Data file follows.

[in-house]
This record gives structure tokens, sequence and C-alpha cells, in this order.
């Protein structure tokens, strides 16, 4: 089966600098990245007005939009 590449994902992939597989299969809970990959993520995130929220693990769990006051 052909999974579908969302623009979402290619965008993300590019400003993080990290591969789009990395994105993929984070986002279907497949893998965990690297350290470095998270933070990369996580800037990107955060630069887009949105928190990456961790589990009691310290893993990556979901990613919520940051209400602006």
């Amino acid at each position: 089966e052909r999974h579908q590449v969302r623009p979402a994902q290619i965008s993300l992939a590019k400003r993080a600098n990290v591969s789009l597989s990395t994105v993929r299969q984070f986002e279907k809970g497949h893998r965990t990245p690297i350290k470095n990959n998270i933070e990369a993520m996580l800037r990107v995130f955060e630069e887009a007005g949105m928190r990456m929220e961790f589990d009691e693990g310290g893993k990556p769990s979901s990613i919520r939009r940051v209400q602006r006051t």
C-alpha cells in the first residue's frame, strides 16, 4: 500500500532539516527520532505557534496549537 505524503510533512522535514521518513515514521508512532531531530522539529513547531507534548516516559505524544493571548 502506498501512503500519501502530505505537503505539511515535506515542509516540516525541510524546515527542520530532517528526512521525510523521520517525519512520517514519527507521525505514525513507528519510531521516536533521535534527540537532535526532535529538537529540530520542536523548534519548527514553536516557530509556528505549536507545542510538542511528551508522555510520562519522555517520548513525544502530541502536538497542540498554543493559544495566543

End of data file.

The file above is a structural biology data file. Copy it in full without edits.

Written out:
[in-house]
This record gives structure tokens, sequence and C-alpha cells, in this order.
């Protein structure tokens, strides 16, 4: 089966600098990245007005939009 590449994902992939597989299969809970990959993520995130929220693990769990006051 052909999974579908969302623009979402290619965008993300590019400003993080990290591969789009990395994105993929984070986002279907497949893998965990690297350290470095998270933070990369996580800037990107955060630069887009949105928190990456961790589990009691310290893993990556979901990613919520940051209400602006």
């Amino acid at each position: 089966e052909r999974h579908q590449v969302r623009p979402a994902q290619i965008s993300l992939a590019k400003r993080a600098n990290v591969s789009l597989s990395t994105v993929r299969q984070f986002e279907k809970g497949h893998r965990t990245p690297i350290k470095n990959n998270i933070e990369a993520m996580l800037r990107v995130f955060e630069e887009a007005g949105m928190r990456m929220e961790f589990d009691e693990g310290g893993k990556p769990s979901s990613i919520r939009r940051v209400q602006r006051t």
C-alpha cells in the first residue's frame, strides 16, 4: 500500500532539516527520532505557534496549537 505524503510533512522535514521518513515514521508512532531531530522539529513547531507534548516516559505524544493571548 502506498501512503500519501502530505505537503505539511515535506515542509516540516525541510524546515527542520530532517528526512521525510523521520517525519512520517514519527507521525505514525513507528519510531521516536533521535534527540537532535526532535529538537529540530520542536523548534519548527514553536516557530509556528505549536507545542510538542511528551508522555510520562519522555517520548513525544502530541502536538497542540498554543493559544495566543